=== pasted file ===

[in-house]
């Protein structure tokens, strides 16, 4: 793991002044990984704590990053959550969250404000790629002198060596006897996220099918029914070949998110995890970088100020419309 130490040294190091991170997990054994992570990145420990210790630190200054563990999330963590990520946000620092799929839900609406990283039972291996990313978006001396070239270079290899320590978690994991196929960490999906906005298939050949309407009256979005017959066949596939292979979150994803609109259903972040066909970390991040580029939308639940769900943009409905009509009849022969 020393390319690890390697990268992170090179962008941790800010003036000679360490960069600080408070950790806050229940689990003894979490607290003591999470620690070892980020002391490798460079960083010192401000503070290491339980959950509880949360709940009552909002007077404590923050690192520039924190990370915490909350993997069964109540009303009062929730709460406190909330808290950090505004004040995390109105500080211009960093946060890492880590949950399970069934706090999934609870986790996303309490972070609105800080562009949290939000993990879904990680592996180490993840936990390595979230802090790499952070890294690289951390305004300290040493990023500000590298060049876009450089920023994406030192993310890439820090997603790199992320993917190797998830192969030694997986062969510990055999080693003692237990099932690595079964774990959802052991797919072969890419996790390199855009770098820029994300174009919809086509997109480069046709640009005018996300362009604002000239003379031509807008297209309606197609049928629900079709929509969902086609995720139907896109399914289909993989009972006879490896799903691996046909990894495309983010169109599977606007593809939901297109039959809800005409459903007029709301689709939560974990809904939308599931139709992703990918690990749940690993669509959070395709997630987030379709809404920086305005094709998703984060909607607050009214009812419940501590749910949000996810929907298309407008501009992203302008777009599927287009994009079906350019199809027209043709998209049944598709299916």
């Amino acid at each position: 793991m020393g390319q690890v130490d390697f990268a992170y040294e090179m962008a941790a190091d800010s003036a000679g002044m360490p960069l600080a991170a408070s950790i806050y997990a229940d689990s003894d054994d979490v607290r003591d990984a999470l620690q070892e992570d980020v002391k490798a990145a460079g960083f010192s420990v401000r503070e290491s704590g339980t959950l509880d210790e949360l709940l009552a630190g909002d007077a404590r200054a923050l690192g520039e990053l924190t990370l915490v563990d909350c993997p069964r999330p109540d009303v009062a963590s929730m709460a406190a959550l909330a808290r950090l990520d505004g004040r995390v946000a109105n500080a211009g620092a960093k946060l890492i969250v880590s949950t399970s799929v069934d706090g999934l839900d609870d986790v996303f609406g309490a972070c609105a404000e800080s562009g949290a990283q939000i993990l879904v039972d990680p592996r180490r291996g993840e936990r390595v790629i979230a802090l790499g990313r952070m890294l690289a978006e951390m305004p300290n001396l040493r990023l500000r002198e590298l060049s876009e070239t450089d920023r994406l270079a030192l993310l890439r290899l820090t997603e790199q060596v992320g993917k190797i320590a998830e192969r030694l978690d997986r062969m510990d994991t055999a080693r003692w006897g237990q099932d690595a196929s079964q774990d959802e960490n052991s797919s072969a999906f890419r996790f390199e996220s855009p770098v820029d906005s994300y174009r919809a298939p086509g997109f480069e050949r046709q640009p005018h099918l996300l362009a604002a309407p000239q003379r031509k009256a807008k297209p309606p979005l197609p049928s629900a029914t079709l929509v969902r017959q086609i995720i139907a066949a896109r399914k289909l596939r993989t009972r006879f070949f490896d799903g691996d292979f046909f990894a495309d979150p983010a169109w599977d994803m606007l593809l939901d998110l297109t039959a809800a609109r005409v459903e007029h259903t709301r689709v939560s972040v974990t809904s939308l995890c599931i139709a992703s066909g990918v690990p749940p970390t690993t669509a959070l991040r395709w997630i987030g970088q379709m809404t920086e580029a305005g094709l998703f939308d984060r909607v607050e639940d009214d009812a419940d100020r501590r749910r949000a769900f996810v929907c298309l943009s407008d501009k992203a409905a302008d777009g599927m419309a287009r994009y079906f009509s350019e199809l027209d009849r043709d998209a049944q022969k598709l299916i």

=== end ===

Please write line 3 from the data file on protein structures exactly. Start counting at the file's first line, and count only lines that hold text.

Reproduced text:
């Amino acid at each position: 793991m020393g390319q690890v130490d390697f990268a992170y040294e090179m962008a941790a190091d800010s003036a000679g002044m360490p960069l600080a991170a408070s950790i806050y997990a229940d689990s003894d054994d979490v607290r003591d990984a999470l620690q070892e992570d980020v002391k490798a990145a460079g960083f010192s420990v401000r503070e290491s704590g339980t959950l509880d210790e949360l709940l009552a630190g909002d007077a404590r200054a923050l690192g520039e990053l924190t990370l915490v563990d909350c993997p069964r999330p109540d009303v009062a963590s929730m709460a406190a959550l909330a808290r950090l990520d505004g004040r995390v946000a109105n500080a211009g620092a960093k946060l890492i969250v880590s949950t399970s799929v069934d706090g999934l839900d609870d986790v996303f609406g309490a972070c609105a404000e800080s562009g949290a990283q939000i993990l879904v039972d990680p592996r180490r291996g993840e936990r390595v790629i979230a802090l790499g990313r952070m890294l690289a978006e951390m305004p300290n001396l040493r990023l500000r002198e590298l060049s876009e070239t450089d920023r994406l270079a030192l993310l890439r290899l820090t997603e790199q060596v992320g993917k190797i320590a998830e192969r030694l978690d997986r062969m510990d994991t055999a080693r003692w006897g237990q099932d690595a196929s079964q774990d959802e960490n052991s797919s072969a999906f890419r996790f390199e996220s855009p770098v820029d906005s994300y174009r919809a298939p086509g997109f480069e050949r046709q640009p005018h099918l996300l362009a604002a309407p000239q003379r031509k009256a807008k297209p309606p979005l197609p049928s629900a029914t079709l929509v969902r017959q086609i995720i139907a066949a896109r399914k289909l596939r993989t009972r006879f070949f490896d799903g691996d292979f046909f990894a495309d979150p983010a169109w599977d994803m606007l593809l939901d998110l297109t039959a809800a609109r005409v459903e007029h259903t709301r689709v939560s972040v974990t809904s939308l995890c599931i139709a992703s066909g990918v690990p749940p970390t690993t669509a959070l991040r395709w997630i987030g970088q379709m809404t920086e580029a305005g094709l998703f939308d984060r909607v607050e639940d009214d009812a419940d100020r501590r749910r949000a769900f996810v929907c298309l943009s407008d501009k992203a409905a302008d777009g599927m419309a287009r994009y079906f009509s350019e199809l027209d009849r043709d998209a049944q022969k598709l299916i």